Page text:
One of the first steps a project manager can take is to gain competence in speaking truth to power and influencing without authority. Then, when they are more comfortable with their ability, they can help executives understand the value of successful projects, not only to the organizational bottom line, but to their careers as well. Research has shown that the number one reason for executive failure is not delivering on commitments; project management can go a long way toward helping executives avoid this career blunder. Project managers can also communicate using business context, rather than having a narrower conversation about project goals. When they communicate the value of their project in terms that are important to the business, they are more likely to be supported.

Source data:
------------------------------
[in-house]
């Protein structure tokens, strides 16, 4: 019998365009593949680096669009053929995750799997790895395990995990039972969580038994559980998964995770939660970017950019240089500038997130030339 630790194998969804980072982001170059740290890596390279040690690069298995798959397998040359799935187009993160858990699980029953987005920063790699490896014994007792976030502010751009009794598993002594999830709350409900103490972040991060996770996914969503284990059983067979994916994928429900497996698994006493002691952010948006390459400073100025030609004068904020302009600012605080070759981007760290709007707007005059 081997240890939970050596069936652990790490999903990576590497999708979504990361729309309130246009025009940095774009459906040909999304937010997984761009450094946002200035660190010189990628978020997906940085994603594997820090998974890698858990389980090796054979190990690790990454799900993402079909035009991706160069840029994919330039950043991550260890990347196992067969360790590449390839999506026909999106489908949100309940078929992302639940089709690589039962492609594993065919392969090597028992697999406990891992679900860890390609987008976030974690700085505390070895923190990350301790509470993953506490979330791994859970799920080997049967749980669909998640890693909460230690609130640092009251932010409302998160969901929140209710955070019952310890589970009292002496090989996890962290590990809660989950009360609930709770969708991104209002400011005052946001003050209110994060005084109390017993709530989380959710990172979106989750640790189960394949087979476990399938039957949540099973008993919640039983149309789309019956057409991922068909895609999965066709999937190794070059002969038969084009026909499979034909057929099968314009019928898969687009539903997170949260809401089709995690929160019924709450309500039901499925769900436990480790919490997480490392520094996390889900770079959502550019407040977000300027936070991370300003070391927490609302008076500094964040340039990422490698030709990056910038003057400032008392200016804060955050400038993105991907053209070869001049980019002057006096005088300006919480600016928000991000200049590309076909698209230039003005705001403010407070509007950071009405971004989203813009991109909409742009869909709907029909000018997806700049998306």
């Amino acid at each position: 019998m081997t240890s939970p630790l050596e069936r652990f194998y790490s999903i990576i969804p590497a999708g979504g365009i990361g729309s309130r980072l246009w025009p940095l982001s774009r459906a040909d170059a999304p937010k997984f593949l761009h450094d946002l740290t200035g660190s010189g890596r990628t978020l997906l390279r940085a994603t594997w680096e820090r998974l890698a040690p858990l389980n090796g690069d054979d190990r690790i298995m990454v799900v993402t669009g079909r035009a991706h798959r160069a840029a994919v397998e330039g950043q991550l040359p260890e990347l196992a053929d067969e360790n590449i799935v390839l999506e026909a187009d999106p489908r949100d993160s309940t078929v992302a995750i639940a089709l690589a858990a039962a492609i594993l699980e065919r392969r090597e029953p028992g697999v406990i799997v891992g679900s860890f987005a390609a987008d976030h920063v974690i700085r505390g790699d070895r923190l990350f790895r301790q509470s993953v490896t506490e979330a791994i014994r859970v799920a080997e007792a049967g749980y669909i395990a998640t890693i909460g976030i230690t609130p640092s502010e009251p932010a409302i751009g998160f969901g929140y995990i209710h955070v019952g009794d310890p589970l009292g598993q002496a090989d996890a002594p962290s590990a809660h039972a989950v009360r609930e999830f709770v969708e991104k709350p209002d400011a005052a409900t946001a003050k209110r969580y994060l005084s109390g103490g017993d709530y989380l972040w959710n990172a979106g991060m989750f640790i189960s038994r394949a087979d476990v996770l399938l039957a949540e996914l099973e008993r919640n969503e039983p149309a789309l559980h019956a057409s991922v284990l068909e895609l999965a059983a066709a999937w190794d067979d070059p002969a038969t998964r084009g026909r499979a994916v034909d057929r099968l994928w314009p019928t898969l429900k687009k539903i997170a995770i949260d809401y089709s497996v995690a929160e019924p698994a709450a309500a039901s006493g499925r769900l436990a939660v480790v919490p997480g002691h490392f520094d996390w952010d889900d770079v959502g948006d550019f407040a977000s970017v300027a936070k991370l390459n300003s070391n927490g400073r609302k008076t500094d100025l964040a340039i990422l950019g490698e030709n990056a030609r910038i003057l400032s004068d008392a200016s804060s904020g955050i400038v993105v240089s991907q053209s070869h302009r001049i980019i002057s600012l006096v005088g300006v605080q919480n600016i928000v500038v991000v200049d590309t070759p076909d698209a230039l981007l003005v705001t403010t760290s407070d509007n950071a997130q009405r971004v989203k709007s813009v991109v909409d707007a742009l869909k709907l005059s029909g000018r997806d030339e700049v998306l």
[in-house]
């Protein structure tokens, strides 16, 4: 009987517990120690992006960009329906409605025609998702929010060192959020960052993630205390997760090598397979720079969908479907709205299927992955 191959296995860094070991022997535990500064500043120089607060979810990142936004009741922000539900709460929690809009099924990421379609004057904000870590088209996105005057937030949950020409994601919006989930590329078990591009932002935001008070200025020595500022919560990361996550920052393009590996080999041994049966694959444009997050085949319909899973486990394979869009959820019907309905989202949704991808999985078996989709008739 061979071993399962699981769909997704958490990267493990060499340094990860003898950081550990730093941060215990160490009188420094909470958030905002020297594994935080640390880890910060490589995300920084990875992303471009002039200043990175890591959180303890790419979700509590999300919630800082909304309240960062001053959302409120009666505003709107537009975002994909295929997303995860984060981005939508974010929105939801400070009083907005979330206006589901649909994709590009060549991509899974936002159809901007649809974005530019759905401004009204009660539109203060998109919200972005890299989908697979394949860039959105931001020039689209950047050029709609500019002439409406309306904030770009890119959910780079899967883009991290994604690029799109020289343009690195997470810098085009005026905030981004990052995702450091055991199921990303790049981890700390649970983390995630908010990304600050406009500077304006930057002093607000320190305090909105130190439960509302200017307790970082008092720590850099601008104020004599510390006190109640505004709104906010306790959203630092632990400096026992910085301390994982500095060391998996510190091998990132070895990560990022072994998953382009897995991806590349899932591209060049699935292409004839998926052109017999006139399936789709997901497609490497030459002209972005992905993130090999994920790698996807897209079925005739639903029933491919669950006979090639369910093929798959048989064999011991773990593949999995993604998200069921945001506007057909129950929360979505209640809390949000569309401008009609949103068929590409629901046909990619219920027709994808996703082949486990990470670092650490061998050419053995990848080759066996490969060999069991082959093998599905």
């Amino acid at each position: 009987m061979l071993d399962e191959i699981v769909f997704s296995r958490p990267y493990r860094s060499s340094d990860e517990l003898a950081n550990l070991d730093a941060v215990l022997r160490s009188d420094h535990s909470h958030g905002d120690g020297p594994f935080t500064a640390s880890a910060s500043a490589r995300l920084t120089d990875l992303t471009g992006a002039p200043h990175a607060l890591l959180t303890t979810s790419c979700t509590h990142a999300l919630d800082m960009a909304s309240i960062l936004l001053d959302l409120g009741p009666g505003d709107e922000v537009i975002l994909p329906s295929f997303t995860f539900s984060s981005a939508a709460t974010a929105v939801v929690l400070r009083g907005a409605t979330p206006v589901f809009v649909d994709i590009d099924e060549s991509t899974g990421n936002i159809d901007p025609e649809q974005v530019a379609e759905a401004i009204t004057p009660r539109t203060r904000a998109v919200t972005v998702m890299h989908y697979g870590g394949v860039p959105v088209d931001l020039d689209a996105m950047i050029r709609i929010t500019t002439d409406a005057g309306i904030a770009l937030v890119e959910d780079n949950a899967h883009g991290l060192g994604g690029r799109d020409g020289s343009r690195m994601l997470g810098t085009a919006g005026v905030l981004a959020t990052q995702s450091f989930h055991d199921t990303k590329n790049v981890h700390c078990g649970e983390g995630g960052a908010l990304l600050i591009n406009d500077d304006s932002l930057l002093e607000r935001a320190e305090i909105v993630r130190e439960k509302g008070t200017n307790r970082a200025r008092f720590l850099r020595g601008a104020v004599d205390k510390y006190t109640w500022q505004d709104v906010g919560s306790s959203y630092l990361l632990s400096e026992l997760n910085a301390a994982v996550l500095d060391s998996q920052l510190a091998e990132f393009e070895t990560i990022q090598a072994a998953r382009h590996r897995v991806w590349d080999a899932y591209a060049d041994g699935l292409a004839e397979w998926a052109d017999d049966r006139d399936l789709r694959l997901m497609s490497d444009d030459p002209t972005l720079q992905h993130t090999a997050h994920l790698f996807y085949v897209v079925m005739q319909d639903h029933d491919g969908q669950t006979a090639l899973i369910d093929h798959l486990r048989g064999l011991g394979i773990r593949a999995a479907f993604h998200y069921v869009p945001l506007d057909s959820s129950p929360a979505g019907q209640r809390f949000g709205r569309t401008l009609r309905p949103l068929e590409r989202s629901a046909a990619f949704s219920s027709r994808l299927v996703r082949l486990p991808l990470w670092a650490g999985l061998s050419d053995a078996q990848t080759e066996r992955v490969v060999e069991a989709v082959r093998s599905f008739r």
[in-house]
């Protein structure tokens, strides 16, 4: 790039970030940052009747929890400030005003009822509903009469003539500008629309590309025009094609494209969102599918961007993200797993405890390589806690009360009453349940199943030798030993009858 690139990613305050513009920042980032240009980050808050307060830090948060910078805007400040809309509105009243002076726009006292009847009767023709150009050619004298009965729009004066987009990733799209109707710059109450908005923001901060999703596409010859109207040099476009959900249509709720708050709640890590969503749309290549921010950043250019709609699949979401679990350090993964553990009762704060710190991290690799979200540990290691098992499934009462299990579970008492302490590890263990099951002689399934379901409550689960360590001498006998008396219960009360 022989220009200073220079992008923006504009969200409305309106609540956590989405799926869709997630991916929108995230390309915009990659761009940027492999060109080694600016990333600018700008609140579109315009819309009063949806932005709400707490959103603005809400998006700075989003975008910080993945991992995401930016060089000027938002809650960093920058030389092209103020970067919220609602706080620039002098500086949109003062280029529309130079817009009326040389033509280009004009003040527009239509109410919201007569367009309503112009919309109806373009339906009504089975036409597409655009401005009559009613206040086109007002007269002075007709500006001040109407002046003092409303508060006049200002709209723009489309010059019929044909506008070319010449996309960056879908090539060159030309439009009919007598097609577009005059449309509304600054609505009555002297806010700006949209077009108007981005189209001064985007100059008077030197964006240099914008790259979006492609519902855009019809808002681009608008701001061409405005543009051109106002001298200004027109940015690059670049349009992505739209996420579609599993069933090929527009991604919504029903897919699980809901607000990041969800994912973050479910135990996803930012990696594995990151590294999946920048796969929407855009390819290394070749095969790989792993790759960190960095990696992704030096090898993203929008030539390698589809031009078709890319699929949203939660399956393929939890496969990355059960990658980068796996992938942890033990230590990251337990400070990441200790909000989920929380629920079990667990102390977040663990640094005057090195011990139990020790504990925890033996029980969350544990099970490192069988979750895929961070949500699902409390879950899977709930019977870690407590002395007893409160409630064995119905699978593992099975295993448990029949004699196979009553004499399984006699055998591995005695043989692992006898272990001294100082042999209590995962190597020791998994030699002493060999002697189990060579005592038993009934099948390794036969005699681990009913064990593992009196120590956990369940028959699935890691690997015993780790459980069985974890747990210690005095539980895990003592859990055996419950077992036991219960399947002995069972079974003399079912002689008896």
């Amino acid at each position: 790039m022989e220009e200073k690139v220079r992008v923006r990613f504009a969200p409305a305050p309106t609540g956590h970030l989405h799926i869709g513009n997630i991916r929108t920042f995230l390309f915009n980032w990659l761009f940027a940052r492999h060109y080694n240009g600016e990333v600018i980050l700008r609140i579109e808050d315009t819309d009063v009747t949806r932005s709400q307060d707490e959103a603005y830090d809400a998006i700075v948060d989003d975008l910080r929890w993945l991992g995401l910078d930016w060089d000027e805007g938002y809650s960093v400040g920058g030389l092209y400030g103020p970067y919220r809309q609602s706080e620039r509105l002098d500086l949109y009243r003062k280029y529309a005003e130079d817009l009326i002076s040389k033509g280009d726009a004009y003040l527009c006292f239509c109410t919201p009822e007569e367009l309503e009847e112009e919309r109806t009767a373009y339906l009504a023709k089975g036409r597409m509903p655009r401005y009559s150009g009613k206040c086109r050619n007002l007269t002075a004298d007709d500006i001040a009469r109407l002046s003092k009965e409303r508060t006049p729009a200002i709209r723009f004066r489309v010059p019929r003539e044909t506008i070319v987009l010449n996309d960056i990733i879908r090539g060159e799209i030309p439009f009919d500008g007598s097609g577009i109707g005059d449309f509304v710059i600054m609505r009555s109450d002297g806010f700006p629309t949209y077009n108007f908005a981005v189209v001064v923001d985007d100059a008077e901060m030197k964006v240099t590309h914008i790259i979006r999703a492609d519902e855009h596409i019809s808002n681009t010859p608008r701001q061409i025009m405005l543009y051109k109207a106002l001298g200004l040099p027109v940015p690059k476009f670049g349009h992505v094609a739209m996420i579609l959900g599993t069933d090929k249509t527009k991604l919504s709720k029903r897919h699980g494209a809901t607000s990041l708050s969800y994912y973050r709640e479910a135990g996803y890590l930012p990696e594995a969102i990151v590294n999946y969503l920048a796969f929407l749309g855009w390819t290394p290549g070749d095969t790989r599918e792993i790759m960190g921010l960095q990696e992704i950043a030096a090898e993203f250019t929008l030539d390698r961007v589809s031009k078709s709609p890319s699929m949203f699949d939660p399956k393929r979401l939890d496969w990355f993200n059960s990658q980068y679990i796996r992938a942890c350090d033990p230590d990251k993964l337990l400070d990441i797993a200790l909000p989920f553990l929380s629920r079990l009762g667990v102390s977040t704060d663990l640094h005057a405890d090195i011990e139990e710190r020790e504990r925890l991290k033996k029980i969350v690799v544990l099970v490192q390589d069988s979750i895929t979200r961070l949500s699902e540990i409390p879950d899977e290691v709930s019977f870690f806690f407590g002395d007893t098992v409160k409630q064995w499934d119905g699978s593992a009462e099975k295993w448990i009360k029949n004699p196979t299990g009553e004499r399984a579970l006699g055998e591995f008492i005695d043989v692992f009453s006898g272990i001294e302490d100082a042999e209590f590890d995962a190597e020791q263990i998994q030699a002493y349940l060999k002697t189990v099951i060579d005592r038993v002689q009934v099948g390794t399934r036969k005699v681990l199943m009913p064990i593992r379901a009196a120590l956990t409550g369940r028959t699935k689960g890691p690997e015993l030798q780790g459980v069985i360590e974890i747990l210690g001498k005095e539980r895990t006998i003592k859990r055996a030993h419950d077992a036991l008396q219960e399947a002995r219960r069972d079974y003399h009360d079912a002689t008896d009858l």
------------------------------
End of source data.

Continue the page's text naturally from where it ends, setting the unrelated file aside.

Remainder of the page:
Q5: Soft skills have also been a hot topic recently. Will soft skills play an essential role in managing up?
Mike O'Brochta: The entire set of steps that I have described for a project manager to get executives to act for project success is about soft skills.
Having the ability to speak truth to power is an important skill. When effectively practiced, the project manager’s level of influence, relative to lack of authority, will increase. That influence will further increase if the project manager effectively communicates the value of successful projects; findings in a recent PMI Pulse of the Profession Report showed that organizations using proven project management practices wasted about 13 times less money than the low performers. Additionally, it is not just the organization that benefits; executives benefit, too. Successful projects are critically important to the executive who understands that the number one reason for executive failure is not lack of vision or strategy. According to a cover story in Fortune Magazine, “It’s bad execution. As simple as that: not getting things done, being indecisive, not delivering on commitments.”